Before the opening game of the series against the St. Louis Cardinals, Atlanta Braves manager Fredi Gonzalez made an interesting decision reminiscent of a former Cardinals manager: he moved the pitcher to the eighth spot of the lineup. The Braves’ offense has had great difficulty scoring runs of late, and Gonzalez felt the need to shake things up a bit.
It’s good that Gonzalez is willing to make adjustments — he’s just not making the right ones.
The idea of hitting the pitcher anywhere other than ninth in the order is somewhat controversial. Tony La Russa was the most prominent manager to use this strategy, frequently hitting the pitcher eighth to help slugger Albert Pujols. The idea is that moving the pitcher up adds another hitter who can potentially get on base in front of the team’s No. 3 hitter. For La Russa’s Cardinals, that was Pujols; for the Braves, that is Freddie Freeman.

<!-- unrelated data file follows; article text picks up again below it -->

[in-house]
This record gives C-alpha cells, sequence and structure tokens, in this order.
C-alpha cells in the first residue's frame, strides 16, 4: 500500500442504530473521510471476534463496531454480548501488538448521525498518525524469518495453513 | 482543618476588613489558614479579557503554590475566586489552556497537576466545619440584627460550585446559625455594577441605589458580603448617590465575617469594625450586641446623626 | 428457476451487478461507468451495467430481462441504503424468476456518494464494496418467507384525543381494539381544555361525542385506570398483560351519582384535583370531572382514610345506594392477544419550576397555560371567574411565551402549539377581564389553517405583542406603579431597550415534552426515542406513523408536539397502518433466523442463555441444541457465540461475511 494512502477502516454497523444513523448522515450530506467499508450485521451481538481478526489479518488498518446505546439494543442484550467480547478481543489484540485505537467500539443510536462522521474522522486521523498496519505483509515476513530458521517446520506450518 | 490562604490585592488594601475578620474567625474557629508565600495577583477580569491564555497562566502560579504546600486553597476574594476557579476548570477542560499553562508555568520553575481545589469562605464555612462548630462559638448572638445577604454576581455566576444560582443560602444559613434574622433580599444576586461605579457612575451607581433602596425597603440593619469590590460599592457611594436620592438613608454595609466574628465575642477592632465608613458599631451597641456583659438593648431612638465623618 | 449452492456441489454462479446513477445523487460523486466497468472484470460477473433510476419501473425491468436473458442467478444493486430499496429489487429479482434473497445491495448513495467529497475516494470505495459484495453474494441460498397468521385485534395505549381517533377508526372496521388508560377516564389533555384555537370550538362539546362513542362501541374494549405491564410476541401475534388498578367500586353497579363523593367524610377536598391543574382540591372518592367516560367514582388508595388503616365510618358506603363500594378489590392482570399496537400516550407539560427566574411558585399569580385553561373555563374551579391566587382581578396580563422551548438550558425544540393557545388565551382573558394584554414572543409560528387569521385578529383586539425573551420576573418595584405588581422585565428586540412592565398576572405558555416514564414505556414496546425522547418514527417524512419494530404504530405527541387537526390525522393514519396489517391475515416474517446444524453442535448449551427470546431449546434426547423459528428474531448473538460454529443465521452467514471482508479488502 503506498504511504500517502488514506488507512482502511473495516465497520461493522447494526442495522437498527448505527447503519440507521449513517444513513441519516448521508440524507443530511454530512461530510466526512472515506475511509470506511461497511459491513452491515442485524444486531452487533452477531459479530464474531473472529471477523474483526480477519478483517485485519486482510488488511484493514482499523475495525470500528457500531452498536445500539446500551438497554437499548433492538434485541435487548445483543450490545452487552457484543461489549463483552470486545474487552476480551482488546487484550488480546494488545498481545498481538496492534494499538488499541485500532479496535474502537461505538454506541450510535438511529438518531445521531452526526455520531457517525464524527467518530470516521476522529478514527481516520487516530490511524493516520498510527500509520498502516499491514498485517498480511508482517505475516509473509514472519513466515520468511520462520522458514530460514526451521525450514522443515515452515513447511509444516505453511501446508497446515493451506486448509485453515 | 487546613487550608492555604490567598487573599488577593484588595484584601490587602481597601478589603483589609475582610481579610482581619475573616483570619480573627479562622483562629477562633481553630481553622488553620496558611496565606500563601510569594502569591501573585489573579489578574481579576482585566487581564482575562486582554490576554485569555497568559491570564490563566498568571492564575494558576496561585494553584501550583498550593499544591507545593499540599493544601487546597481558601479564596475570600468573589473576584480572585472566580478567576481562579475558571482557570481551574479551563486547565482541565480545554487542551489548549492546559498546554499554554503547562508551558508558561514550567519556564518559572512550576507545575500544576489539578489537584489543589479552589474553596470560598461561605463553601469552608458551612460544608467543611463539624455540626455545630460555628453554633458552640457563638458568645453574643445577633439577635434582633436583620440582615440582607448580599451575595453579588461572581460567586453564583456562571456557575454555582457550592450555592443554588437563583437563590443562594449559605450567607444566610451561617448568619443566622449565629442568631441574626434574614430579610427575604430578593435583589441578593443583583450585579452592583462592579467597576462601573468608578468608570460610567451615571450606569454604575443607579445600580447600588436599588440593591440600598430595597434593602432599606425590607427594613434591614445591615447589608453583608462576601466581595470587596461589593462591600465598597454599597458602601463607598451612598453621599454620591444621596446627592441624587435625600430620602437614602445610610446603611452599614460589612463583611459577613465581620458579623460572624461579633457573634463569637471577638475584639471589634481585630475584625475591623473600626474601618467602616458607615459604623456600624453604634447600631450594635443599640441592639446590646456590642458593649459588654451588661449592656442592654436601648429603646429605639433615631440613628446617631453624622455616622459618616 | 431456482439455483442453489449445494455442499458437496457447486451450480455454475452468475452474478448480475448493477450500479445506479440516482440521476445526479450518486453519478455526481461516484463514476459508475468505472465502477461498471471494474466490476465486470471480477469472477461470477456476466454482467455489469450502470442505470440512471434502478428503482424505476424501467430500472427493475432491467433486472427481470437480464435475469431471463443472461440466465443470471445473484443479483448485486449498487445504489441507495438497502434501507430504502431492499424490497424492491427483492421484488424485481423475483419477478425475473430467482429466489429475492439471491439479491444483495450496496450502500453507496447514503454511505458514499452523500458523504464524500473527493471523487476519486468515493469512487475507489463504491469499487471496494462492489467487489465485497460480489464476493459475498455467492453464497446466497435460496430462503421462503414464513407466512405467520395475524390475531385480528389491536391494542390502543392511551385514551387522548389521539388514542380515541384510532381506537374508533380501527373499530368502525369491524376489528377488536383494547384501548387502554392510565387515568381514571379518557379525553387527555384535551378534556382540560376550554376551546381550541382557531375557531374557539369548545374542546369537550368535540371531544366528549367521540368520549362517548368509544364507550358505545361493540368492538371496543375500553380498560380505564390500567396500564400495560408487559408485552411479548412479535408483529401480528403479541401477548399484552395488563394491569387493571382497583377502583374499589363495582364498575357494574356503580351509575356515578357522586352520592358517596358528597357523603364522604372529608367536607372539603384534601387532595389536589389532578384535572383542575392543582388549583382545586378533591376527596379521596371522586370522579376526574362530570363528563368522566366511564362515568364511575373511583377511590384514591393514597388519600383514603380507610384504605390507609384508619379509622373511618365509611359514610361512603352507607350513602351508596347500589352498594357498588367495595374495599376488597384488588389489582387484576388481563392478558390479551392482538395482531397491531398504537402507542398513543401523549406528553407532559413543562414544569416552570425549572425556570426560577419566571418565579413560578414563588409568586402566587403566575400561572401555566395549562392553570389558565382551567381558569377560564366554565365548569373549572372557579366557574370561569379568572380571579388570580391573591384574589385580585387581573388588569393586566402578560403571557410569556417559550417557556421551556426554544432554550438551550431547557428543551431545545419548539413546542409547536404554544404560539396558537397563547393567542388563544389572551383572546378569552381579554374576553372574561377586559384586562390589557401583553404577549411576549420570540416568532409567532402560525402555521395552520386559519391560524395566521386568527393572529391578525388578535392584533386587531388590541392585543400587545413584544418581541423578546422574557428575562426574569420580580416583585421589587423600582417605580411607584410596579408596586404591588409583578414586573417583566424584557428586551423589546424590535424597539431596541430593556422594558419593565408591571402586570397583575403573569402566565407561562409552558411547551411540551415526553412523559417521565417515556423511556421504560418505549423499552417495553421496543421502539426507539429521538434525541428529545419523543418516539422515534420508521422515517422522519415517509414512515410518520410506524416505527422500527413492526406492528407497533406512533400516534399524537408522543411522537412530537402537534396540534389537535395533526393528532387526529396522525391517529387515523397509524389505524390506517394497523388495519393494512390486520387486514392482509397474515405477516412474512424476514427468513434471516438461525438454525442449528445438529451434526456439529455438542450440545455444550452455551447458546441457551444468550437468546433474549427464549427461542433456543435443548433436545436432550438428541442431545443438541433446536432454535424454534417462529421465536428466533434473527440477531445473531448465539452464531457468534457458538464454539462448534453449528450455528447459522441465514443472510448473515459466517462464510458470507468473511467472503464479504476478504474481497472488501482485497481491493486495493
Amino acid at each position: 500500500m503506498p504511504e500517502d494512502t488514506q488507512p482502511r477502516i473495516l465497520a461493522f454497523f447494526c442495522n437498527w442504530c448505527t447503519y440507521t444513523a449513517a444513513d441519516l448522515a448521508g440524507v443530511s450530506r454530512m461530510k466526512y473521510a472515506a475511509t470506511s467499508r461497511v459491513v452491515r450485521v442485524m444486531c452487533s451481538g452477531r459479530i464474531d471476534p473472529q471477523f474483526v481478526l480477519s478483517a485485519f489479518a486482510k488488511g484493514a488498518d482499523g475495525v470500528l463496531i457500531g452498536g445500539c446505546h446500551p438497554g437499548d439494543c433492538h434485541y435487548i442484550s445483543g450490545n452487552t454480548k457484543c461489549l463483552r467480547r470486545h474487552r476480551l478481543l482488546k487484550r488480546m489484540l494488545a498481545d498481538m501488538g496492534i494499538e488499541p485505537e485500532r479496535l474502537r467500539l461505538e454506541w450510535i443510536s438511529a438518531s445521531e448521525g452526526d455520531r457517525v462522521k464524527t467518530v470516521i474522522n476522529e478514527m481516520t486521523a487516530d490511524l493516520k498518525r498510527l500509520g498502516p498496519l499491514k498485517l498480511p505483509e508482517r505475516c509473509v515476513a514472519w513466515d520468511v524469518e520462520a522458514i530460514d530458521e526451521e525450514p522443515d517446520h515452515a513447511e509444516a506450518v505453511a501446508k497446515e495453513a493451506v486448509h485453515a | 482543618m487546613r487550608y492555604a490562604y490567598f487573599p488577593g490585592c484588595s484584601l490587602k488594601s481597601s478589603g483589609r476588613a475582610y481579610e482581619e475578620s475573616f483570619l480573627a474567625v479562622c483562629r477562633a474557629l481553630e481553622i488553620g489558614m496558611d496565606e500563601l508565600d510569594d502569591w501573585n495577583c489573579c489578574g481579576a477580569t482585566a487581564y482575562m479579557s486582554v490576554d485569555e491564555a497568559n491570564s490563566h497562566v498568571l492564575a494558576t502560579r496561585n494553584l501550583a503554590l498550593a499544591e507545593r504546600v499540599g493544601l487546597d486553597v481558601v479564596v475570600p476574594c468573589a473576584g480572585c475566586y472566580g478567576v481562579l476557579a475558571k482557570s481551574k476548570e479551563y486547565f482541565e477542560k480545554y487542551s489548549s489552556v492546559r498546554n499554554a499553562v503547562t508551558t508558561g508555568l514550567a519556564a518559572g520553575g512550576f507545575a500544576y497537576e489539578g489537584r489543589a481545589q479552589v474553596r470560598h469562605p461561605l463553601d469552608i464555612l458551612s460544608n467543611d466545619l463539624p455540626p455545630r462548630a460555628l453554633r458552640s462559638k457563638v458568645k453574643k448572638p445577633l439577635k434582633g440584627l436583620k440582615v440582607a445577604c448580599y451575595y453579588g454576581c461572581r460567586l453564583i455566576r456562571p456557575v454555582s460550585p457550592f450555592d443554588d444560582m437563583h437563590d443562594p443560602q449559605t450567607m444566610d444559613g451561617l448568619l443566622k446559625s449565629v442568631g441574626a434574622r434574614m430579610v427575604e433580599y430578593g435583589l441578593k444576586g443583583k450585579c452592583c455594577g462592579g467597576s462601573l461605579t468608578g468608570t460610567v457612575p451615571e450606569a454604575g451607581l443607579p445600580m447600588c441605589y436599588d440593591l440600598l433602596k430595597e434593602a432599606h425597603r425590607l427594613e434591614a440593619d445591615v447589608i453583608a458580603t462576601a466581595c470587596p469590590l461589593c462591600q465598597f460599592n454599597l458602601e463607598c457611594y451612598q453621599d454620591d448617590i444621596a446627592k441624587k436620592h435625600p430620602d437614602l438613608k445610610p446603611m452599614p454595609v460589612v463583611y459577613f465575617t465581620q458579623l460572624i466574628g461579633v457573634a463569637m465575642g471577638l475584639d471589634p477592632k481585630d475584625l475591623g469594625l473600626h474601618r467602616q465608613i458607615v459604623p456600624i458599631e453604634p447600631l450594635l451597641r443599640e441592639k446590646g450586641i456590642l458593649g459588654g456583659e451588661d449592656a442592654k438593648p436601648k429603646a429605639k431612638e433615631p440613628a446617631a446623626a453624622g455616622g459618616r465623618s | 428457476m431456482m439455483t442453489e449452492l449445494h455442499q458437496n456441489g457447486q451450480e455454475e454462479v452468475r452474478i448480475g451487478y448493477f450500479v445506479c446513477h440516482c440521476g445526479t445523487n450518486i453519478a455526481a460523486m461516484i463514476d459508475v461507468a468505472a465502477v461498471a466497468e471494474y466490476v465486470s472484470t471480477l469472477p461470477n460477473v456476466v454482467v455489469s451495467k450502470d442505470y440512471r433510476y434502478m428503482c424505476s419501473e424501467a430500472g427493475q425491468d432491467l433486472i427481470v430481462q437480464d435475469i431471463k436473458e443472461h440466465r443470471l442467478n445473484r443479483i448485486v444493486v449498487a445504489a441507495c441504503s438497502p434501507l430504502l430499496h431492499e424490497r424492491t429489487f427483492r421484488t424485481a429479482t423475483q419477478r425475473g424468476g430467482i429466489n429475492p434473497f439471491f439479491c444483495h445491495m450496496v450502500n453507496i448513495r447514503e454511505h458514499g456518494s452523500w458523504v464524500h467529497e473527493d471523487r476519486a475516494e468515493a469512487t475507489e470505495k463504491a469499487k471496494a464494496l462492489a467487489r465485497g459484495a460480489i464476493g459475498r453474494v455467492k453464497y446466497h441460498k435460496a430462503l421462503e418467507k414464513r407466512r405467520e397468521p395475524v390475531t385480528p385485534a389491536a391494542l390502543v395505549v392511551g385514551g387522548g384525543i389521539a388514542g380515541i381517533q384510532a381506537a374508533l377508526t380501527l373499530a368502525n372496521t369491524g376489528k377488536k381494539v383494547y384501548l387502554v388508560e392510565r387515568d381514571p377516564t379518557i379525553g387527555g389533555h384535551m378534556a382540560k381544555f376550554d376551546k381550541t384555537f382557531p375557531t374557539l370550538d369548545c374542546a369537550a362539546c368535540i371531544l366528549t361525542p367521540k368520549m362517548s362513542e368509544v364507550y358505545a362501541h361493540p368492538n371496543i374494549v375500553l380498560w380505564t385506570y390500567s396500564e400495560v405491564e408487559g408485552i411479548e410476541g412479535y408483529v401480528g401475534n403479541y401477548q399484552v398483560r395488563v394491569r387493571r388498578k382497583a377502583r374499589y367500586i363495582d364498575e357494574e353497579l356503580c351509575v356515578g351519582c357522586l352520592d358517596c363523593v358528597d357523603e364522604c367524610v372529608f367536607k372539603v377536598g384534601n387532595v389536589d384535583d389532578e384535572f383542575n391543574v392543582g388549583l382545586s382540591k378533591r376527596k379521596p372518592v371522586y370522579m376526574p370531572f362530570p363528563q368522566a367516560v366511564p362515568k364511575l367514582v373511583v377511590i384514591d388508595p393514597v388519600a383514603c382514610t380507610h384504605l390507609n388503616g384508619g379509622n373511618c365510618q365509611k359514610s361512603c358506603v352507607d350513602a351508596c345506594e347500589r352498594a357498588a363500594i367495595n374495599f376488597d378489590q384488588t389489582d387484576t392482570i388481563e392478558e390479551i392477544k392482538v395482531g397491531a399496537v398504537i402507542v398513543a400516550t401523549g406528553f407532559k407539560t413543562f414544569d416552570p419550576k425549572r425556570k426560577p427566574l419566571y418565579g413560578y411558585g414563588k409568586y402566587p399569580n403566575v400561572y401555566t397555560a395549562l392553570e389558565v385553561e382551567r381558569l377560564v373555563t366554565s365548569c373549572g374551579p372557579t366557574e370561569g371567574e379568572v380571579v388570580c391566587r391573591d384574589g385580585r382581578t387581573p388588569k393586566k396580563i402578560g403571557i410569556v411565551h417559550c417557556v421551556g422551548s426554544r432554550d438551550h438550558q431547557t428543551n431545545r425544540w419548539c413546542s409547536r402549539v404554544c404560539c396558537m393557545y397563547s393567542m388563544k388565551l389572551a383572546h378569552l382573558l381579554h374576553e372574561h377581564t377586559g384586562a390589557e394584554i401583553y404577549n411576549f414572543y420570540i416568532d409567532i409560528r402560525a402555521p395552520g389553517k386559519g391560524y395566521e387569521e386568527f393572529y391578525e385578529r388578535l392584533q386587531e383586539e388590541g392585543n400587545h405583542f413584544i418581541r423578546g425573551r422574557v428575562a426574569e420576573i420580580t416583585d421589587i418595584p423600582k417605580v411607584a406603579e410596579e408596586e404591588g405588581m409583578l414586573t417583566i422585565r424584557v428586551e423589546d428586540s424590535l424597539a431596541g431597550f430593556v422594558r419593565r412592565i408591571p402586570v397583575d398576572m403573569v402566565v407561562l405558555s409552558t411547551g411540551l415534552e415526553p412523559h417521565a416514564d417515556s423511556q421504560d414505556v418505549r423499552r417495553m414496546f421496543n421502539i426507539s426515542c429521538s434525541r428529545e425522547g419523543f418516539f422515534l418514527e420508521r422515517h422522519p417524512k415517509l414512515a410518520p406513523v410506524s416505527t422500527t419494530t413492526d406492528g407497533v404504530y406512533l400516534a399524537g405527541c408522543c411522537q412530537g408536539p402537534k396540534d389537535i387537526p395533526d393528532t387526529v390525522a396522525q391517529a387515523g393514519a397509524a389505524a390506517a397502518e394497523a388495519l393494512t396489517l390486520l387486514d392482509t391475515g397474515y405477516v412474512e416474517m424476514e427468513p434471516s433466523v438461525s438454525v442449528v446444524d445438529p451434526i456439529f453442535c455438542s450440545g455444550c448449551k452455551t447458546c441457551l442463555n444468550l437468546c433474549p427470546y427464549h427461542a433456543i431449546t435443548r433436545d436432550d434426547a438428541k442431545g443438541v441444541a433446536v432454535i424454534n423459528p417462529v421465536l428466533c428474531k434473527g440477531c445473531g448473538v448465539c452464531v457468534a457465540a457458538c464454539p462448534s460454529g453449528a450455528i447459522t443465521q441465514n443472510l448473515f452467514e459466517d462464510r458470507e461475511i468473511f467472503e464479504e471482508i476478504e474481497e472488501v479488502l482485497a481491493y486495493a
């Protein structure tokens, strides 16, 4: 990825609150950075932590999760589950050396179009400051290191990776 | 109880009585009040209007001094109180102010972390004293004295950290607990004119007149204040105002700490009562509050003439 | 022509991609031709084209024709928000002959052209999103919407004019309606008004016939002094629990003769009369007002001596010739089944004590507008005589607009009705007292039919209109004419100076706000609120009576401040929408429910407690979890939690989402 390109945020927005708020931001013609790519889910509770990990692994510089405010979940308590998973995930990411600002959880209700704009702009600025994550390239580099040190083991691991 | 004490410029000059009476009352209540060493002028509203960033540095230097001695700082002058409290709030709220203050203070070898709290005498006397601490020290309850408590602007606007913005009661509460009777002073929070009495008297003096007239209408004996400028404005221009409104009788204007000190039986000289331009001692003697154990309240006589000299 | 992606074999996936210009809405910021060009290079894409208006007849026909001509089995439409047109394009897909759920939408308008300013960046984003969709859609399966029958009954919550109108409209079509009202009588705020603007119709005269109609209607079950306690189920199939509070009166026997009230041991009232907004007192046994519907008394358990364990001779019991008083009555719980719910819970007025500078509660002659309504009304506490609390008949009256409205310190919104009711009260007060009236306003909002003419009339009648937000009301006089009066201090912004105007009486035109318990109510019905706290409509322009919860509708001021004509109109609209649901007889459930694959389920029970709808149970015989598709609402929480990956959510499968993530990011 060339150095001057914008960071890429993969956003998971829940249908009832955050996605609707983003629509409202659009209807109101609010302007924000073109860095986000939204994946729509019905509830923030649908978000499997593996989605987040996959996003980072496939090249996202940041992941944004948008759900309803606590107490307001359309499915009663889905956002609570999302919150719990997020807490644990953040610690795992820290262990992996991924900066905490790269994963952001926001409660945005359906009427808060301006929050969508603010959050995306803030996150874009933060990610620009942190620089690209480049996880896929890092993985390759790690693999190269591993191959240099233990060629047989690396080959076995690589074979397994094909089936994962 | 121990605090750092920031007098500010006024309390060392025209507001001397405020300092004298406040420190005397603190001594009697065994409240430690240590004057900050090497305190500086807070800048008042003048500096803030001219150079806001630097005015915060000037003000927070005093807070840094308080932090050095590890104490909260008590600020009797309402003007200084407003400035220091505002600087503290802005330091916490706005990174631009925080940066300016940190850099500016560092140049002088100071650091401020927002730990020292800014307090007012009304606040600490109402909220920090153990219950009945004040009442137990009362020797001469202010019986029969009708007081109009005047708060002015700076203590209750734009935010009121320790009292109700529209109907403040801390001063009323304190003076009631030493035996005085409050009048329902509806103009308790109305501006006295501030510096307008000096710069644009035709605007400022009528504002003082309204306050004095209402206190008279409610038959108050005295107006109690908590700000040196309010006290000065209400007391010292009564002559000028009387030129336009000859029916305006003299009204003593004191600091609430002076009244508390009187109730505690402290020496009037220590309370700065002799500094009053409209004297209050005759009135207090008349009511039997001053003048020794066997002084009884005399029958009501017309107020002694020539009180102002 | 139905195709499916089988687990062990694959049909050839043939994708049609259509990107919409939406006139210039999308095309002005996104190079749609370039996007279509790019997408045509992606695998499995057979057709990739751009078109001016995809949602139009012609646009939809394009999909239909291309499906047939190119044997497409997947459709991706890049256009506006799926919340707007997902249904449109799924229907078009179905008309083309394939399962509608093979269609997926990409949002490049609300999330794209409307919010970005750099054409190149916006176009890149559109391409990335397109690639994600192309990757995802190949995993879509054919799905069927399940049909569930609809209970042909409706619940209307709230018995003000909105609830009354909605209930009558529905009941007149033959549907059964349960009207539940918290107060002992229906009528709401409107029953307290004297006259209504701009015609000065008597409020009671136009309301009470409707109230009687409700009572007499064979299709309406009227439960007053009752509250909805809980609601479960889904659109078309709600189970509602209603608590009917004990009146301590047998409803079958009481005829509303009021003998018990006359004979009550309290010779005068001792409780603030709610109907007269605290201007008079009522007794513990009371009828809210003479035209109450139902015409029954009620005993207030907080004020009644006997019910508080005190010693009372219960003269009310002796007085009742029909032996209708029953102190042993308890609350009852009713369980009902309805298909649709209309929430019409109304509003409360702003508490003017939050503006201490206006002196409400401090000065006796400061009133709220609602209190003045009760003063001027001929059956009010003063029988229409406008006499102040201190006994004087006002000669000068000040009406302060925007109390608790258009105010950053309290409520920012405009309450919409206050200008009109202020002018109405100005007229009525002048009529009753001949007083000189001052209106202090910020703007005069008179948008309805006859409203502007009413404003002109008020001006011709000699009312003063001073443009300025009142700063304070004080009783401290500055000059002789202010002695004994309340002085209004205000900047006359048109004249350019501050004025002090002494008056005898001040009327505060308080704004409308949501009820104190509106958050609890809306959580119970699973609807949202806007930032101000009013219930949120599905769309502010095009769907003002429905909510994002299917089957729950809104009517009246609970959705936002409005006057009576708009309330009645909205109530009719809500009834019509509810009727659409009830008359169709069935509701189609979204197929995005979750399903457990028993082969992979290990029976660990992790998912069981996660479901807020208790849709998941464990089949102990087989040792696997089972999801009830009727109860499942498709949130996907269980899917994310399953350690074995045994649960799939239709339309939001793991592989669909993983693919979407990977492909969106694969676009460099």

Sabermetricians actually lend some credence to this theory. Depending on the projection formula used, hitting the pitcher eighth would add one to two runs per year. That’s not a noticeable improvement, but it’s certainly not hurting the offense. This probably wasn’t in Gonzalez’s mind when he decided to make the change, as his reasoning was simply reported as, “The offense is sputtering around, why not do it?”
There are other moves that Gonzalez could have implemented that would be more than just a symbolic change. Ramiro Pena could be given more at-bats and an opportunity to hit at the top of the lineup. Jason Heyward is hitting over .300 since April 20 and could be moved to the middle of the order to get more opportunities to drive in runs. Andrelton Simmons could be moved up to the No. 2 spot of the order to hit in front of Freeman.
Obviously, the performance of the players matter more than where Gonzalez slots them in the batting order. But if Gonzalez really wants to make a statement, he can do better than moving the pitcher up one spot in the lineup.